eight or ten. Every fanner should
plant pons, beans, and sweet corn by
the quart, and yet a majority of them
will buy one or two 6-cont papers of
each. Tlieso staple vegetables at least
should bo planted iu sueh abundance
that thoy can bo used every day while
they last, nud successive planting
should be mado to insuro n long con
tinuance. From thu last of May, when
tho earliest pens aro lit for tho table,
until tho frost Is hard enough to spoil
tho lato corn, thoro should not bo n
day when tho garden doos not contain,
in good condition for tho table, ono or
more of these stand-bys, peas, beans,
nnd sweet com, and the uso of differ
out vnrlotios anil liberal successive
planting will easily enable ono to havo
Tho third particular in which many
fanners fail is In not getting tiio seeds
thoy buy in time. Thoro is a best timo
in which to plant all varieties, and to
have tho host success with thorn thoy
must be planted at that time; and yet
a largo per cent, of tho orders liiluil
by all Eoedmeu reach them after tho
seeds should bo iu tho ground. It is
just as easy to look over the stock on
hand, find out what is needed, and
make out an order iu February as in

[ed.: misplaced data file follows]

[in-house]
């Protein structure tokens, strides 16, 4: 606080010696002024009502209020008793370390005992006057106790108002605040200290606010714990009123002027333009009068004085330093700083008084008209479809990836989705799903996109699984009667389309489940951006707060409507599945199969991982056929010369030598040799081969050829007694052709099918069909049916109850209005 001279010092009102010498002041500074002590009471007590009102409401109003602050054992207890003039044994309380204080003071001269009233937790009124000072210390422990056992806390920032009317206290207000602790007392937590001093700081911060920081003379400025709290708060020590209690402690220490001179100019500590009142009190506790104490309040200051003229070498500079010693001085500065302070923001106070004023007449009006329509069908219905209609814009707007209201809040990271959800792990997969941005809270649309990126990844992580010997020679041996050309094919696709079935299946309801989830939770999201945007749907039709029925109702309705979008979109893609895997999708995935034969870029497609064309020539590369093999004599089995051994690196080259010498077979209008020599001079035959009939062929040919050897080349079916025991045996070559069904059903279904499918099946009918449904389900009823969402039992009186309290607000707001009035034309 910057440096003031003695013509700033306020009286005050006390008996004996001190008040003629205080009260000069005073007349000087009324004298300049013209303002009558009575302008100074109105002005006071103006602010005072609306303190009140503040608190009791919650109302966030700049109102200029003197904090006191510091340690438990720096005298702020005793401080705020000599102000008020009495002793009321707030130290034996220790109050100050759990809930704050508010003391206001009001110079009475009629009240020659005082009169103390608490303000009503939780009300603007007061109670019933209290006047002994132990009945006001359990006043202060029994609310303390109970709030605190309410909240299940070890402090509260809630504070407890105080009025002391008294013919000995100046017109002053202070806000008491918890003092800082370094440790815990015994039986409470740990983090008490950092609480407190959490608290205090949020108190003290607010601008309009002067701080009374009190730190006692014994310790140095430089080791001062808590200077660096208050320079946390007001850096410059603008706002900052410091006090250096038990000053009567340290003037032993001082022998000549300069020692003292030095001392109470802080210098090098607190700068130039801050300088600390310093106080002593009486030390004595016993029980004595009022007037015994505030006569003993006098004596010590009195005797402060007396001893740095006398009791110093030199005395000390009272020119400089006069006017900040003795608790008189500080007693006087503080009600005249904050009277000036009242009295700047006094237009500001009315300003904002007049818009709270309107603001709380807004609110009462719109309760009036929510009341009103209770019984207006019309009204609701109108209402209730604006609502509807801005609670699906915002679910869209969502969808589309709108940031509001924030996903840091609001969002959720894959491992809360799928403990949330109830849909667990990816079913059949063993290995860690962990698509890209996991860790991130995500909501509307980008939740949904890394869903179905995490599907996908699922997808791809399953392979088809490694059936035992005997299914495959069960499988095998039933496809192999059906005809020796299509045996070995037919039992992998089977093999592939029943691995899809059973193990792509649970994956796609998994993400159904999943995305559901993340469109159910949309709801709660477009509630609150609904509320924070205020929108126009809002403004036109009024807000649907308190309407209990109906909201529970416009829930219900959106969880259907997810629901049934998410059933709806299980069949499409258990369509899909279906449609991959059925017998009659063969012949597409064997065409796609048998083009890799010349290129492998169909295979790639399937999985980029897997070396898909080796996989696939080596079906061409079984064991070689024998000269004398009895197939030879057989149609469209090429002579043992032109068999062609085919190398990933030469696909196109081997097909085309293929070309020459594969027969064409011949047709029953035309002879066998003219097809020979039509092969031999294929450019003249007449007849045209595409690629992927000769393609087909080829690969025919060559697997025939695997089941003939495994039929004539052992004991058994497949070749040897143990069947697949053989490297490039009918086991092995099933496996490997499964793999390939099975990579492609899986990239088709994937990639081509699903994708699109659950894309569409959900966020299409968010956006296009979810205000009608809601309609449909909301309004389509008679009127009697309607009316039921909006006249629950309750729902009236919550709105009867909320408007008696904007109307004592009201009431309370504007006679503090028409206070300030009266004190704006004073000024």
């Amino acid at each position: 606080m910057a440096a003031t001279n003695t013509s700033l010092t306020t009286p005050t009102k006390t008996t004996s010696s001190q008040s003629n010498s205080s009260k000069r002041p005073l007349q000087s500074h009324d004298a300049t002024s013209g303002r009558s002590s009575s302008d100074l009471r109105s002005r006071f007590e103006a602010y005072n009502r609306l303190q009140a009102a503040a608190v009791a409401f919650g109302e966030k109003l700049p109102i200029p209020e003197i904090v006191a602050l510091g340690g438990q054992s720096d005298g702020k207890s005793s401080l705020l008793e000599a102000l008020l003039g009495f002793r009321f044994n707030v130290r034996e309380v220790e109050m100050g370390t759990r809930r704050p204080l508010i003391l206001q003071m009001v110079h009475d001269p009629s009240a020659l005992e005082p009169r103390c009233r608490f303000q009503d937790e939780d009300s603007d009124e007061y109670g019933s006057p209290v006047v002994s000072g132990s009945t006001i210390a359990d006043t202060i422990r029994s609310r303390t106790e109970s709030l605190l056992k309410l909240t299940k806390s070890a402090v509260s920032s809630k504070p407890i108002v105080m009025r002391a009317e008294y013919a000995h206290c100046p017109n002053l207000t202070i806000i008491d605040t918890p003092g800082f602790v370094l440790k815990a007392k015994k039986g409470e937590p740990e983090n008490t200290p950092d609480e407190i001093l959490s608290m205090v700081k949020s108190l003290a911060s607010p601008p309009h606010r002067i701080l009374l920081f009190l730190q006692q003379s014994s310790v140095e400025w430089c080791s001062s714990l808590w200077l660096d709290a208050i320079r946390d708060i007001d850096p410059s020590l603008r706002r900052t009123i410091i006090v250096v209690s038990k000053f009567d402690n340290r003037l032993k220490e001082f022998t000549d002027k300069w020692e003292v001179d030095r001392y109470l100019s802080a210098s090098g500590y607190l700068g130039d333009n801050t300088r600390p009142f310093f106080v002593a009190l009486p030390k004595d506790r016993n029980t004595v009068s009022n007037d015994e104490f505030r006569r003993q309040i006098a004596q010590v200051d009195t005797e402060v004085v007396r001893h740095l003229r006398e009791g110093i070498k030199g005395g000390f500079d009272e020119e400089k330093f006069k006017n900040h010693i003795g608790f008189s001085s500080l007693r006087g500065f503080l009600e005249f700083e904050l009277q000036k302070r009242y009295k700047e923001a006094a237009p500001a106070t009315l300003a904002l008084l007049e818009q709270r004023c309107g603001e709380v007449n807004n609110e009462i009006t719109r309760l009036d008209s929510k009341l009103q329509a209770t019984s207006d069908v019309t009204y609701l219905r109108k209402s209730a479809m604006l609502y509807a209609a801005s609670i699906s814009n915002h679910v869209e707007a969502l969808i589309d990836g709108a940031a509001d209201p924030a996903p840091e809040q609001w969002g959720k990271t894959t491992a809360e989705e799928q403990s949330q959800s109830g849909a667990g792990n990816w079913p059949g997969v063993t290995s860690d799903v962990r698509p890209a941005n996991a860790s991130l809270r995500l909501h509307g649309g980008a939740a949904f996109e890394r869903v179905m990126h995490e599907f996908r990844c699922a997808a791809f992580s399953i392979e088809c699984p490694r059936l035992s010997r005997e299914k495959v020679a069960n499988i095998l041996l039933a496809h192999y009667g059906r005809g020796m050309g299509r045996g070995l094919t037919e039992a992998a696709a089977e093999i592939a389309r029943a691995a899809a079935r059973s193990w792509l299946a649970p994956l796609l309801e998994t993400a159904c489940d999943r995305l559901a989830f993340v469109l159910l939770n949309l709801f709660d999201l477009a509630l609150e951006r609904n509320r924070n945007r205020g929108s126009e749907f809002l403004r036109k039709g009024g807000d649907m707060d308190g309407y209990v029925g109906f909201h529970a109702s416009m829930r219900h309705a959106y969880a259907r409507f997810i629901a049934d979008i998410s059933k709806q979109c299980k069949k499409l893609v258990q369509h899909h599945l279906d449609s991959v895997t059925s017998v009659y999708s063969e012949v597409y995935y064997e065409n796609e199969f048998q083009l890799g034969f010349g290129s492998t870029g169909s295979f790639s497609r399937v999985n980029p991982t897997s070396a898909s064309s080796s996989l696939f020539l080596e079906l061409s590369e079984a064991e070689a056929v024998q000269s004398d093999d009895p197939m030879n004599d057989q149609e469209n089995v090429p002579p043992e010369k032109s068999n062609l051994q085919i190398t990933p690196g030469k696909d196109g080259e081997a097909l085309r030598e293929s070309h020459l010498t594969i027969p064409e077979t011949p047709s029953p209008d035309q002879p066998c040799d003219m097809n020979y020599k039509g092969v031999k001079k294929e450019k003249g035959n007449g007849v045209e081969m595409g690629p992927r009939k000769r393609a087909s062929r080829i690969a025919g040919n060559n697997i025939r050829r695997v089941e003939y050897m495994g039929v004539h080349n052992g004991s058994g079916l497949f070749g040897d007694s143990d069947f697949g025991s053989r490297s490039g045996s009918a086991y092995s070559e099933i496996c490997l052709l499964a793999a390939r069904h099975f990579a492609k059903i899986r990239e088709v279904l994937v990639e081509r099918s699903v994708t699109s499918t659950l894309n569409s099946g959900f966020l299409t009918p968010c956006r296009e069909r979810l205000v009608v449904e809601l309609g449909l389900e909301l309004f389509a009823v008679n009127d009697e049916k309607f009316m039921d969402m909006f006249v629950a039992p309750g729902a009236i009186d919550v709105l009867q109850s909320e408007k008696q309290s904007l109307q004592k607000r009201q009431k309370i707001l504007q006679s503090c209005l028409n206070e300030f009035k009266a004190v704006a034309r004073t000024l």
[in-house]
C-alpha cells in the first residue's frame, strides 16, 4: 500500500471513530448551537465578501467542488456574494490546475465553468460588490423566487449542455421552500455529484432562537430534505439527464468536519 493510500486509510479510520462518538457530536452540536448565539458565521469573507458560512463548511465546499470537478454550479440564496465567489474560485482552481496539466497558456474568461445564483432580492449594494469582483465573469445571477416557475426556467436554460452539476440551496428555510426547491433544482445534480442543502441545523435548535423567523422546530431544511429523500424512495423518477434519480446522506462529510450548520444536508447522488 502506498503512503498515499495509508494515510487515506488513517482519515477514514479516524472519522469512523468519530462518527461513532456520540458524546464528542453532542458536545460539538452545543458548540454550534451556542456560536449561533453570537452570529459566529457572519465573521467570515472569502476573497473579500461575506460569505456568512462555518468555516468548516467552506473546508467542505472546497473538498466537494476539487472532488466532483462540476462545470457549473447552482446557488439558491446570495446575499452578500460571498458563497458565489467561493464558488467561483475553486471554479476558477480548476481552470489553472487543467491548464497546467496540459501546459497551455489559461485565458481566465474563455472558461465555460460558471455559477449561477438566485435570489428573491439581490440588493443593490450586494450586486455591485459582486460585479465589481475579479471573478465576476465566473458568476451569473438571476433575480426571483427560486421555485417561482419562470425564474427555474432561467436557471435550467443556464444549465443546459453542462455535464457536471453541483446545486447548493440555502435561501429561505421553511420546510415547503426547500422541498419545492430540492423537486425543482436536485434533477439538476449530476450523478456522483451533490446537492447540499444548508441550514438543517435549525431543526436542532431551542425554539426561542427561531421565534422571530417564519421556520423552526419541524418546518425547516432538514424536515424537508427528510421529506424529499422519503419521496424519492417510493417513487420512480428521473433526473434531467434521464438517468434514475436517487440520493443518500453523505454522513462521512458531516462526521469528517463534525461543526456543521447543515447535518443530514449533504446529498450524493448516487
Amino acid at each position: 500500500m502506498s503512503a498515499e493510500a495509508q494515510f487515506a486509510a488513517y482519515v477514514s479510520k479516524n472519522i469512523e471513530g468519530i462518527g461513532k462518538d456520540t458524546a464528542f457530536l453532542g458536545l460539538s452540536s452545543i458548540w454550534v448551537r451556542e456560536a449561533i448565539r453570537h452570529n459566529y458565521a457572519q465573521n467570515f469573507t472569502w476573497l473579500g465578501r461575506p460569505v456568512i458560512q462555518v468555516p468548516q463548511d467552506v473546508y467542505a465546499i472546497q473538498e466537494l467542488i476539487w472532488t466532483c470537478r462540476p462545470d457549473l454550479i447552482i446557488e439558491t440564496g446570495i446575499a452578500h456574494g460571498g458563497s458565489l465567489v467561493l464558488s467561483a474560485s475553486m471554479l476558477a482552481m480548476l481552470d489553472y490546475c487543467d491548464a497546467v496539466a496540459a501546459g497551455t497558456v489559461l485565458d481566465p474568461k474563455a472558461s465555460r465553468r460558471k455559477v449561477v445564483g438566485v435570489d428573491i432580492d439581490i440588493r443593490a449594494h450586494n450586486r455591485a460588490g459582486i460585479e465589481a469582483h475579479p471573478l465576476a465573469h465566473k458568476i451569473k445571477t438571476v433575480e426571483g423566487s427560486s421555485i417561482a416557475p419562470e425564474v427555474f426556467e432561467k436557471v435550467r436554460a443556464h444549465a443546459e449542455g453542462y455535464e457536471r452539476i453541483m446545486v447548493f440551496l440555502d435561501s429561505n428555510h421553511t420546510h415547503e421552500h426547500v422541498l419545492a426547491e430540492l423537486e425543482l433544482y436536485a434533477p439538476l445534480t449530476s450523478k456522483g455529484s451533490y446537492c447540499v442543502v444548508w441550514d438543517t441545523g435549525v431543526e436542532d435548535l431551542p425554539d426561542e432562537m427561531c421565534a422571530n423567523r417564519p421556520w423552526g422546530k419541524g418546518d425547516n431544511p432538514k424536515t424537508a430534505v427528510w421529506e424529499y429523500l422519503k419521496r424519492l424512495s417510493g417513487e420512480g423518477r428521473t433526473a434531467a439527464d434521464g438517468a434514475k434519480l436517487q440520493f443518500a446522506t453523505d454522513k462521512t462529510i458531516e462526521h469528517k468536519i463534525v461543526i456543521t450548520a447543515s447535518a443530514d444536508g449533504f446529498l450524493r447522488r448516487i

April, and it will bo much moro satis
factory to all concerned.
1 llud that a majority of farmers do
not "make garden" until nearly corn
planting time, and 1 doubt if most of
them know what seeds may bo planted
early. 1 have for many years planted
tho follow. ng vegetables just as early
as the ground can bo worked, anil al
most overy year tho land freezes hard
after they are up, but they aro very
rarely Injured: Meets, lettuce, spinach,
iioas," radishes, cabbage ami onions,
dy land is clayey, and 1 plow in tho
fall In boils from twelve to sixteen foot
wide, and open tho dead furrows so as
to drain off all surface water, and iu
tills way I can usually plant a week or
two earlier than If tho laud is not plow
ed until spring! Two years out of the
last twelve I havo planted these early
crops tho last week iu l'uhruary; but
usually tho planting is donu from Maroh
6 to 15. Rome years my garden has
frozen hard enough to boar a team, and
been covered witli snow for ton days
after it was planted; but tus soon as tho
weather becamo warm all iho seeds
would conio up. Tho man who would
get thu most good from his garden
must plant for a succession through the
spring and summer. Thoro should bo
about throe plantings of pons four or
llvo of beans, Including tho Limns, not
less than live of sweet corn, ami an
early and lato planting of tomatoes.
All tho vegetables which mature- early,
like spinach, peas, lettuce and radishes,
hhould Iki planted on adjoining plats,
and as soon us they aro past uso tho re